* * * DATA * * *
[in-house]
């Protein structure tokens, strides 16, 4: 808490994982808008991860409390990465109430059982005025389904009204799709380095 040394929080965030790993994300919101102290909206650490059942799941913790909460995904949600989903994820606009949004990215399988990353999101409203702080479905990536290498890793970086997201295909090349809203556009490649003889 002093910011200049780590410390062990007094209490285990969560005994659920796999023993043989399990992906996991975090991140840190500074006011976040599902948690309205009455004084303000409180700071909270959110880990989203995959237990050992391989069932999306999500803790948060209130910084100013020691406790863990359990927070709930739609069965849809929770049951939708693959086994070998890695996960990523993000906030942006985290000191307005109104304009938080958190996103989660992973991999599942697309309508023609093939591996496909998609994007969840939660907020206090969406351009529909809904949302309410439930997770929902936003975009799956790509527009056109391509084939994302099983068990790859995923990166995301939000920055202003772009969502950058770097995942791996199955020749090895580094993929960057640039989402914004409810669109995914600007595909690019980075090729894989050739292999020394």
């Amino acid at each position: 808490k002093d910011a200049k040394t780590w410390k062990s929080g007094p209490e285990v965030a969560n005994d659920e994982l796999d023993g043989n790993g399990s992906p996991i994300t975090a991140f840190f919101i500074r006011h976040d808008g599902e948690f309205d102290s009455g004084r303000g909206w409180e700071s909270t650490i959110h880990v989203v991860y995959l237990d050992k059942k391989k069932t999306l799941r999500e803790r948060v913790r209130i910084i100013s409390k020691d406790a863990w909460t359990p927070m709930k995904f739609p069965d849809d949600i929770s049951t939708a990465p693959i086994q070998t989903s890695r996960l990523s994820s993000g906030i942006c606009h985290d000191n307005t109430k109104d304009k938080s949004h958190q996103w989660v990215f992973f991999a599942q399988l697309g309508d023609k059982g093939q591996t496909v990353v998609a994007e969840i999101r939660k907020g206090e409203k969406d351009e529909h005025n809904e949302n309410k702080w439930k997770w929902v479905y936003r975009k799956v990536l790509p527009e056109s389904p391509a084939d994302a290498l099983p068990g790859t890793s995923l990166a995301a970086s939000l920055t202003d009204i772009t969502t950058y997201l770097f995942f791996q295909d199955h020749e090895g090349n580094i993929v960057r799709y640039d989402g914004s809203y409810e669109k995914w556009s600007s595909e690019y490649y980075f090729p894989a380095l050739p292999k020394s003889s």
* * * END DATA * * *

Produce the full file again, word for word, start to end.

[in-house]
């Protein structure tokens, strides 16, 4: 808490994982808008991860409390990465109430059982005025389904009204799709380095 040394929080965030790993994300919101102290909206650490059942799941913790909460995904949600989903994820606009949004990215399988990353999101409203702080479905990536290498890793970086997201295909090349809203556009490649003889 002093910011200049780590410390062990007094209490285990969560005994659920796999023993043989399990992906996991975090991140840190500074006011976040599902948690309205009455004084303000409180700071909270959110880990989203995959237990050992391989069932999306999500803790948060209130910084100013020691406790863990359990927070709930739609069965849809929770049951939708693959086994070998890695996960990523993000906030942006985290000191307005109104304009938080958190996103989660992973991999599942697309309508023609093939591996496909998609994007969840939660907020206090969406351009529909809904949302309410439930997770929902936003975009799956790509527009056109391509084939994302099983068990790859995923990166995301939000920055202003772009969502950058770097995942791996199955020749090895580094993929960057640039989402914004409810669109995914600007595909690019980075090729894989050739292999020394």
């Amino acid at each position: 808490k002093d910011a200049k040394t780590w410390k062990s929080g007094p209490e285990v965030a969560n005994d659920e994982l796999d023993g043989n790993g399990s992906p996991i994300t975090a991140f840190f919101i500074r006011h976040d808008g599902e948690f309205d102290s009455g004084r303000g909206w409180e700071s909270t650490i959110h880990v989203v991860y995959l237990d050992k059942k391989k069932t999306l799941r999500e803790r948060v913790r209130i910084i100013s409390k020691d406790a863990w909460t359990p927070m709930k995904f739609p069965d849809d949600i929770s049951t939708a990465p693959i086994q070998t989903s890695r996960l990523s994820s993000g906030i942006c606009h985290d000191n307005t109430k109104d304009k938080s949004h958190q996103w989660v990215f992973f991999a599942q399988l697309g309508d023609k059982g093939q591996t496909v990353v998609a994007e969840i999101r939660k907020g206090e409203k969406d351009e529909h005025n809904e949302n309410k702080w439930k997770w929902v479905y936003r975009k799956v990536l790509p527009e056109s389904p391509a084939d994302a290498l099983p068990g790859t890793s995923l990166a995301a970086s939000l920055t202003d009204i772009t969502t950058y997201l770097f995942f791996q295909d199955h020749e090895g090349n580094i993929v960057r799709y640039d989402g914004s809203y409810e669109k995914w556009s600007s595909e690019y490649y980075f090729p894989a380095l050739p292999k020394s003889s």